iOS 16 is slated for release in the fall and adds the ability to create custom lock screens and swap between them. Here’s how it all works.
iPhone users will soon be able to create multiple custom lock screens and swap between them in seconds, as the new feature is set to make its way to the public with the release of iOS 16 later this year. The next version of Apple’s mobile software was unveiled at the Worldwide Developers Conference in June, an annual event centered around developers and their software. On of the upcoming release’s flagship features was a redesigned lock screen user-interface, which allows users to make custom changes to their lock screen for the first time. As the company continues to tweak iOS 16 ahead of its fall public release, it’s become more evident exactly how users can modify their lock screen to better suit their needs.
Apple refines its software releases through beta software programs that let developers and eager users try out the company’s unreleased software in an attempt to fix bugs and solidify new features before a full public launch. The first unreleased version of iOS 16 to become available was a developer beta intended only for use by Apple ID accounts enrolled in the Apple Developer Program, which costs $99 per year. Since the developer beta software versions are the most unstable release of iOS, they are strictly reserved for devices used only for development or testing. However, Apple released a public beta in July that anyone could sign up for, providing a glimpse of what iOS 16 will be like in daily usage when it becomes available in the fall.
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Modifying and swapping between lock screens on iOS 16 is extremely easy to do, and might actually be too easy. A simple long press on the lock screen — while the iPhone is unlocked with either Face ID or Touch ID — will open up the new lock screen user-interface. That can be a problem, because there are other toggles on the lock screen that require a long press for activation. On modern iPhones without a physical home button, there are toggles that turn on the flashlight and open up the camera with a long press. When using iOS 16’s new lock screen interface daily, accidental touches that open up the customization can be an issue. However, that complication is negated by how easy it is to manage and swap out lock screens on iOS 16.
Customization Options For The IOS 16 Lock Screen
To open up the lock screen user-interface on iOS 16, unlock the iPhone with either Face ID or Touch ID and long press on the current lock screen. A new page will open up that will appear familiar to Apple Watch users, as it is essentially a scaled-up version of the user-interface that manages watch faces on the company’s smartwatch. Swiping left or right will display the existing lock screens saved on an iPhone, and tapping on a given lock screen will make that screen the current lock screen for a device. To customize an existing lock screen, scroll to that lock screen and tap the ‘Customize’ button at the bottom of the page. This will open up a modifiable screen with the available fields that can be changed outlined in grey boxes.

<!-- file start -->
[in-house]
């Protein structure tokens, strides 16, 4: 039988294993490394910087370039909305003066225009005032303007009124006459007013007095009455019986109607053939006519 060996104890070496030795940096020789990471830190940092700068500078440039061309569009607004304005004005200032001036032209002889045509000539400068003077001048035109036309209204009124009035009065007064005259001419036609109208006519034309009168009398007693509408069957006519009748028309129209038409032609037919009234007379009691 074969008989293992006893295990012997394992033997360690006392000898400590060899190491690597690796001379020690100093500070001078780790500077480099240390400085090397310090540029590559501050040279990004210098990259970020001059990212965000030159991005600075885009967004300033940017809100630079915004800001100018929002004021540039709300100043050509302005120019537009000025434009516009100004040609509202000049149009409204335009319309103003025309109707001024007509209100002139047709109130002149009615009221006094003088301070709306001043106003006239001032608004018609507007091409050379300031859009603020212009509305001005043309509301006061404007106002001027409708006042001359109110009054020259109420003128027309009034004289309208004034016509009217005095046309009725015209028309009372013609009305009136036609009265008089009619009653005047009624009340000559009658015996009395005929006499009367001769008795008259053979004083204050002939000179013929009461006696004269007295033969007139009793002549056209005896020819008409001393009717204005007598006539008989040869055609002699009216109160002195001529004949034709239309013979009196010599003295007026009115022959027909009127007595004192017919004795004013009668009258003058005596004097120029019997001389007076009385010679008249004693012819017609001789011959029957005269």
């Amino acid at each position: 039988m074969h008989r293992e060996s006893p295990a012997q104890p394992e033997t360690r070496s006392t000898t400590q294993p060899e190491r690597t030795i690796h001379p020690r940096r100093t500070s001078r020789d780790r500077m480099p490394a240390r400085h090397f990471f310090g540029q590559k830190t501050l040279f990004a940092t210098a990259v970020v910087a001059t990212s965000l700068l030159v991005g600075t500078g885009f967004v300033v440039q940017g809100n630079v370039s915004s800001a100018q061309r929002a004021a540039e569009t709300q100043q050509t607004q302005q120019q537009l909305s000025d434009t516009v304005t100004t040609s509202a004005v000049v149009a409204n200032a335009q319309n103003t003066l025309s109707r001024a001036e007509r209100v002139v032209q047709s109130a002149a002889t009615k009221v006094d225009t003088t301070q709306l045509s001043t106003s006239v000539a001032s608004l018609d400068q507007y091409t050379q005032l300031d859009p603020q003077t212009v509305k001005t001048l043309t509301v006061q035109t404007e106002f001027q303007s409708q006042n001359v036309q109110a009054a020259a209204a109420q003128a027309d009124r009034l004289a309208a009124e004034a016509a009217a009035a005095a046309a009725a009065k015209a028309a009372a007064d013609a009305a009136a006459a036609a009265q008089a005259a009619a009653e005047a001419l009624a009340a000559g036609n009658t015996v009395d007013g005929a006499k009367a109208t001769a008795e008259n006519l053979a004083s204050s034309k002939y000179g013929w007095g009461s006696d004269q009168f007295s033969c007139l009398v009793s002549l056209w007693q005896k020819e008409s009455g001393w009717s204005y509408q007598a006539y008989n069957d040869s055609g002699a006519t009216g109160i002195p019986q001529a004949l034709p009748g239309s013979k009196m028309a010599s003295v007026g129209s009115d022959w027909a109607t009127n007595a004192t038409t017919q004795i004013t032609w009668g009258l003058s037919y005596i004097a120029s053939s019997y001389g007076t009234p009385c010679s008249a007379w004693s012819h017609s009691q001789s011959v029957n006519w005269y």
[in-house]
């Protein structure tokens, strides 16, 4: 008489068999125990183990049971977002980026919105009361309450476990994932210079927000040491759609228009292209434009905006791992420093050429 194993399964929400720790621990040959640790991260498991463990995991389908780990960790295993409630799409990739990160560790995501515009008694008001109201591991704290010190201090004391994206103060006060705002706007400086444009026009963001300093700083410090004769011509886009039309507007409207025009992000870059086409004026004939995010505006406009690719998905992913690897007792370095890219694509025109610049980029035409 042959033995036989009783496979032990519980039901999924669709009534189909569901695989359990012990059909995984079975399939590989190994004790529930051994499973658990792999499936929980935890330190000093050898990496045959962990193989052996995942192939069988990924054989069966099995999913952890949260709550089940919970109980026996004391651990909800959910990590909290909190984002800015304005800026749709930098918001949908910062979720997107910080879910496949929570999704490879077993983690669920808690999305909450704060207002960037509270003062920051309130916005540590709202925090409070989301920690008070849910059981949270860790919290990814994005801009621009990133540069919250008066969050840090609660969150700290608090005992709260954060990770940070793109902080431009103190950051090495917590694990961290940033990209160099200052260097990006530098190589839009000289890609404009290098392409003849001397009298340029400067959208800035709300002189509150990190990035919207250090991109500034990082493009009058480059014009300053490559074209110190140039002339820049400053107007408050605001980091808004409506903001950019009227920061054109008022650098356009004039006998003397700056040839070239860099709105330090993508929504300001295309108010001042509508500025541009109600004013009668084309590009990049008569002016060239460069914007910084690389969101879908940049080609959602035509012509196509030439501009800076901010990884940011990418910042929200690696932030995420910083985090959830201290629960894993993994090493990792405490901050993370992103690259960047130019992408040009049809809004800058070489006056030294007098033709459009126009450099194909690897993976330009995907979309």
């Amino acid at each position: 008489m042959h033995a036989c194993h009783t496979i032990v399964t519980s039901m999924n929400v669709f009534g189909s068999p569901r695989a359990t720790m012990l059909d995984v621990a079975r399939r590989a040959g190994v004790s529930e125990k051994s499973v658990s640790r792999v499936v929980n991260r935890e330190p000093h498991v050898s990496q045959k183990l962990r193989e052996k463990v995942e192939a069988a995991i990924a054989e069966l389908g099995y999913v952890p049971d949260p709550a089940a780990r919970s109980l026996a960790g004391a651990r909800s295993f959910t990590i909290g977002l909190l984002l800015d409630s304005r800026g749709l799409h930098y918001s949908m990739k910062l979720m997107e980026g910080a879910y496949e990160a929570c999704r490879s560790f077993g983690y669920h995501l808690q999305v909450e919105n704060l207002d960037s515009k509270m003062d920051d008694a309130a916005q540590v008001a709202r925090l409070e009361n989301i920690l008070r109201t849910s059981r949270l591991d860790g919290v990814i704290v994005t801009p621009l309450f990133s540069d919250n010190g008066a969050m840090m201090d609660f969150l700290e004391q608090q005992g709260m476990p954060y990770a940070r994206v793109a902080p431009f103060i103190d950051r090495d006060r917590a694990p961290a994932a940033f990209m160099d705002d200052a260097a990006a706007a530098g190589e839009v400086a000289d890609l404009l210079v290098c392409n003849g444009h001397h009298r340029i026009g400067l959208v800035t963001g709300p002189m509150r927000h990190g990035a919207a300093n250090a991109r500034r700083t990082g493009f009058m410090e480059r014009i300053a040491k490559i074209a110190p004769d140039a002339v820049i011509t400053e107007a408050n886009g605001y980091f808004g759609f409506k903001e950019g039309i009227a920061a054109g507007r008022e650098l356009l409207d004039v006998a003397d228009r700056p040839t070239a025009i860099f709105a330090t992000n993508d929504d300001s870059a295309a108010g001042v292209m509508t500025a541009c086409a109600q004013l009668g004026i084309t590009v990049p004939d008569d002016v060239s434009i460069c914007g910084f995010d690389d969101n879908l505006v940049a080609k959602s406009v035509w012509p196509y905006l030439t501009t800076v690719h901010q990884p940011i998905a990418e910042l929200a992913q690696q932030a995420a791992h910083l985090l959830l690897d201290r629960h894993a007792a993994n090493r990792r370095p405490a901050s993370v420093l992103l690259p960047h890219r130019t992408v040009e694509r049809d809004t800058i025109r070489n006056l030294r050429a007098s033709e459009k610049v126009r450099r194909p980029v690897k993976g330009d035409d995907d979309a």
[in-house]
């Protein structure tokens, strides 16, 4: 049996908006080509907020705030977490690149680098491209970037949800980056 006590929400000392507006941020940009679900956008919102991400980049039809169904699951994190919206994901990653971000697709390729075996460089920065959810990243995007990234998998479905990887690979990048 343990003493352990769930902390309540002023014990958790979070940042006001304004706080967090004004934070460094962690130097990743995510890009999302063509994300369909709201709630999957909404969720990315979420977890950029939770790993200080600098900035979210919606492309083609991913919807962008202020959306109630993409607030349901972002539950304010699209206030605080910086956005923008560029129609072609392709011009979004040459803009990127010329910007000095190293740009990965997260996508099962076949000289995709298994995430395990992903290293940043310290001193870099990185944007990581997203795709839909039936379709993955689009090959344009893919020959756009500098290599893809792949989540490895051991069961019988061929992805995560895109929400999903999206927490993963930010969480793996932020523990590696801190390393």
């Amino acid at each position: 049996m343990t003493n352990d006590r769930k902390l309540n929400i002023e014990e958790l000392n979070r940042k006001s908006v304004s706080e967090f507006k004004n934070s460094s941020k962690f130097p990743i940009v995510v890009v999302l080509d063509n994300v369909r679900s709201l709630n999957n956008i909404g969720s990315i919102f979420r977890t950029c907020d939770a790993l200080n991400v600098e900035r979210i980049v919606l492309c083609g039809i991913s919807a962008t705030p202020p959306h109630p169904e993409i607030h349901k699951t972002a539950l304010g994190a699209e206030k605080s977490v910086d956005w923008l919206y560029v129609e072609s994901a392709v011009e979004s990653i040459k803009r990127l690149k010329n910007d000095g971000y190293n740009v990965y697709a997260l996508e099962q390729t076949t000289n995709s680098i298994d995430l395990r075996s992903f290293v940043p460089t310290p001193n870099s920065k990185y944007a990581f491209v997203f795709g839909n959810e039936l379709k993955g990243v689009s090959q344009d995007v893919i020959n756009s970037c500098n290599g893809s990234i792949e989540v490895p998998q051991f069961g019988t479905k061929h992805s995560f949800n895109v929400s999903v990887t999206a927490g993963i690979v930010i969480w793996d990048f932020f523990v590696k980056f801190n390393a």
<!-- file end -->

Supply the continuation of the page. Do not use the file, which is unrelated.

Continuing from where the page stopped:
To see the options that can be changed, tap on a given field outlined in grey. The large time block located at the top middle of the Lock Screen cannot be removed or shrunken down, but the font colors can be altered by tapping on the time and choosing between 12 fonts and any color. The time can also be shown in Arabic, Arabic Indic, and Devanagari based on user preference. The field above the time cannot be removed either, but it can be changed from the date to an assortment of other Weather, Fitness, Calendar, Clock, Stocks, and Reminders widgets. There’s a new bottom widget bar that can fit either four smaller widgets or two larger ones, and there’s more options — like News, Battery, and Home widgets.
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To add any of these widgets, tap on the field to be changed and select the widget that will be added to that field. Changing the order of widgets is as easy as dragging them around the field, similar to how applications on the home screen are moved. If there are already the maximum amount of widgets on a field, a ‘Remove Widget‘ message will appear, so users need to tap the minus button on the widget they’d like to remove before adding a new one. The new iOS 16 lock screen user-interface is familiar to Apple Watch users and foreign to strictly iPhone users, but for both audiences, the ability to customize lock screens provides more information at a glance.